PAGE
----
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U.S. Court Backs Decision To Deny Bible Camp Permits


The Seventh Circuit U.S. Court of Appeals in Chicago has backed a federal judges decision concerning a family's plan to build a religious camp on Squash Lake near Rhinelander.


The three judges affirmed the ruling of U.S. District Judge William Conley who said Oneida county, it's Board of Adjustment, and the town of Woodboro had not denied the religious freedom of the Jaros family. The family maintains the denials violated their rights under the federal Religious Land Use and Institutionalized Persons Act of 2000, which forbids denial of religious land use by governmental zoning.


The family first filed in 2004 with Oneida county to get needed permits to build a religious camp on family property on Squash lake.. In 2010, the Jaros family appealed to the U.S. District Court in the Western District of Wisconsin. Judge William Conley in February ruled Oneida county and the town of Woodboro did not violate the family's religious rights by those permit denials.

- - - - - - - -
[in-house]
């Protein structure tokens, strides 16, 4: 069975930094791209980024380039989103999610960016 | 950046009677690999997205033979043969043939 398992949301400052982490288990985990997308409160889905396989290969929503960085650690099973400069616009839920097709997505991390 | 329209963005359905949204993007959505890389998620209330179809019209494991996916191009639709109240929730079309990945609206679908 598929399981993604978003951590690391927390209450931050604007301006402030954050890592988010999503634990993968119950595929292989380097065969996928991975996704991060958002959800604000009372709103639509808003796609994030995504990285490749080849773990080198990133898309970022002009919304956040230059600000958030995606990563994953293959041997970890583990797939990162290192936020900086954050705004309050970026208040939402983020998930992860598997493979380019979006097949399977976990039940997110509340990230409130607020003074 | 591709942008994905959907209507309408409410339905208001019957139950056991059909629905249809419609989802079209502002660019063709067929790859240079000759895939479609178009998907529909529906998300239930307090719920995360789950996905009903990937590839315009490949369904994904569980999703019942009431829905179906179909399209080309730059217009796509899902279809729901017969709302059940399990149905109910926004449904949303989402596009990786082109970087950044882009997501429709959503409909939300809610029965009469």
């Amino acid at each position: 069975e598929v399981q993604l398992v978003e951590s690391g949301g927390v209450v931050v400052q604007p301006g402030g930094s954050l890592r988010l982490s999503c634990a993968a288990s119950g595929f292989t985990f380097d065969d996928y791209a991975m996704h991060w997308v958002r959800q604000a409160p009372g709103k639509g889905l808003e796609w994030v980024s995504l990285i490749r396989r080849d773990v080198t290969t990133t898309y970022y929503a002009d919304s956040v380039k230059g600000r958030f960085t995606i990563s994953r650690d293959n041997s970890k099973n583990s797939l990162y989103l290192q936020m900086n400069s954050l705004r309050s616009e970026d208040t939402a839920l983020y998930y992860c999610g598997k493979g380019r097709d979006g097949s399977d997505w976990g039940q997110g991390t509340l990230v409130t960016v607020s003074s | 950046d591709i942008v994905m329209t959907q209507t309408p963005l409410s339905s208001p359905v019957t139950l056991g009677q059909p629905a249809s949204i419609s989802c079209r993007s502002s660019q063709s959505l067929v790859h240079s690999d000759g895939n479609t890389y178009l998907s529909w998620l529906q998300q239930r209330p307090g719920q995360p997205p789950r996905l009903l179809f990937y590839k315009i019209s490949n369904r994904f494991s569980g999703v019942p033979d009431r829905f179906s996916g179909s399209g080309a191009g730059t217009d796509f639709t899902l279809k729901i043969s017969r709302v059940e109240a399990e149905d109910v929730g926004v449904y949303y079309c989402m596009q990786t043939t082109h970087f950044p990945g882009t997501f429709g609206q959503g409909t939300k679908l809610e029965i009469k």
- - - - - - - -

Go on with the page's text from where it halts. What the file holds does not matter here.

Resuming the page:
The family appealed to the Seventh Circuit U.S. Court of Appeals who late yesterday affirmed Conley's earlier ruling.

Oneida County Corporation Counsel Brian Desmond said he couldn't comment on the decision as there is a possibility of further litigation. A request for comment from the Jaros family was not available at this time.

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